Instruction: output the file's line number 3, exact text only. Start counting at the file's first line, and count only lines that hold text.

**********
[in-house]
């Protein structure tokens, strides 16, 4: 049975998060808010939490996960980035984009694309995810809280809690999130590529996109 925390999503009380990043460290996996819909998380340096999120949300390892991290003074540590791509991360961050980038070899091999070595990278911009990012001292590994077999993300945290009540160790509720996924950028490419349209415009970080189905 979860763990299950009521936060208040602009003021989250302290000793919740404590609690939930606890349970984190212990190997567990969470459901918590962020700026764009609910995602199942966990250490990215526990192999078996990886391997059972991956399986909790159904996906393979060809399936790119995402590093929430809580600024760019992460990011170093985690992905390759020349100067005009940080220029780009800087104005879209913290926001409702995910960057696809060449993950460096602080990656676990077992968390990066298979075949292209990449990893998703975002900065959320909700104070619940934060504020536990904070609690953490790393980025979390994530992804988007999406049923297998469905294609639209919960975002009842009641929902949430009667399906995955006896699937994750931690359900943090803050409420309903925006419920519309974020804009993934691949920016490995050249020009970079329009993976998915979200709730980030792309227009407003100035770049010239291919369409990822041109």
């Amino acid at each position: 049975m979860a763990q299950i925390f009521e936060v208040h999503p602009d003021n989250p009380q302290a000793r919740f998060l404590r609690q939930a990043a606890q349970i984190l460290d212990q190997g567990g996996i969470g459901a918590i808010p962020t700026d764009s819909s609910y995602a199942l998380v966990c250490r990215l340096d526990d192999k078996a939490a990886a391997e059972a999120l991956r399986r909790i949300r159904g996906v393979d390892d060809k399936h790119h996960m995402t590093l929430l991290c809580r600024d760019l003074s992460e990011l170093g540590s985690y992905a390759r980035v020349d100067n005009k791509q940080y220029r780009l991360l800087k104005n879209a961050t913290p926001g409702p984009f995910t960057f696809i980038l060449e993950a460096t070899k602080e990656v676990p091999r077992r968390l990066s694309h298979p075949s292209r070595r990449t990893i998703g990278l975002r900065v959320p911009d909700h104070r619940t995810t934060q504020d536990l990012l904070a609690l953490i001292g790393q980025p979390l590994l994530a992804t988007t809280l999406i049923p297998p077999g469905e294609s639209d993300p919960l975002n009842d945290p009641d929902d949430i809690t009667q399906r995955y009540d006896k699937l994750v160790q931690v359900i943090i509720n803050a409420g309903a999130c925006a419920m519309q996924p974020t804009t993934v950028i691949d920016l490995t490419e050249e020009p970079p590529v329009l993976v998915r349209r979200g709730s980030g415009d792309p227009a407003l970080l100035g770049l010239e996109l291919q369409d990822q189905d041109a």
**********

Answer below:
């Amino acid at each position: 049975m979860a763990q299950i925390f009521e936060v208040h999503p602009d003021n989250p009380q302290a000793r919740f998060l404590r609690q939930a990043a606890q349970i984190l460290d212990q190997g567990g996996i969470g459901a918590i808010p962020t700026d764009s819909s609910y995602a199942l998380v966990c250490r990215l340096d526990d192999k078996a939490a990886a391997e059972a999120l991956r399986r909790i949300r159904g996906v393979d390892d060809k399936h790119h996960m995402t590093l929430l991290c809580r600024d760019l003074s992460e990011l170093g540590s985690y992905a390759r980035v020349d100067n005009k791509q940080y220029r780009l991360l800087k104005n879209a961050t913290p926001g409702p984009f995910t960057f696809i980038l060449e993950a460096t070899k602080e990656v676990p091999r077992r968390l990066s694309h298979p075949s292209r070595r990449t990893i998703g990278l975002r900065v959320p911009d909700h104070r619940t995810t934060q504020d536990l990012l904070a609690l953490i001292g790393q980025p979390l590994l994530a992804t988007t809280l999406i049923p297998p077999g469905e294609s639209d993300p919960l975002n009842d945290p009641d929902d949430i809690t009667q399906r995955y009540d006896k699937l994750v160790q931690v359900i943090i509720n803050a409420g309903a999130c925006a419920m519309q996924p974020t804009t993934v950028i691949d920016l490995t490419e050249e020009p970079p590529v329009l993976v998915r349209r979200g709730s980030g415009d792309p227009a407003l970080l100035g770049l010239e996109l291919q369409d990822q189905d041109a």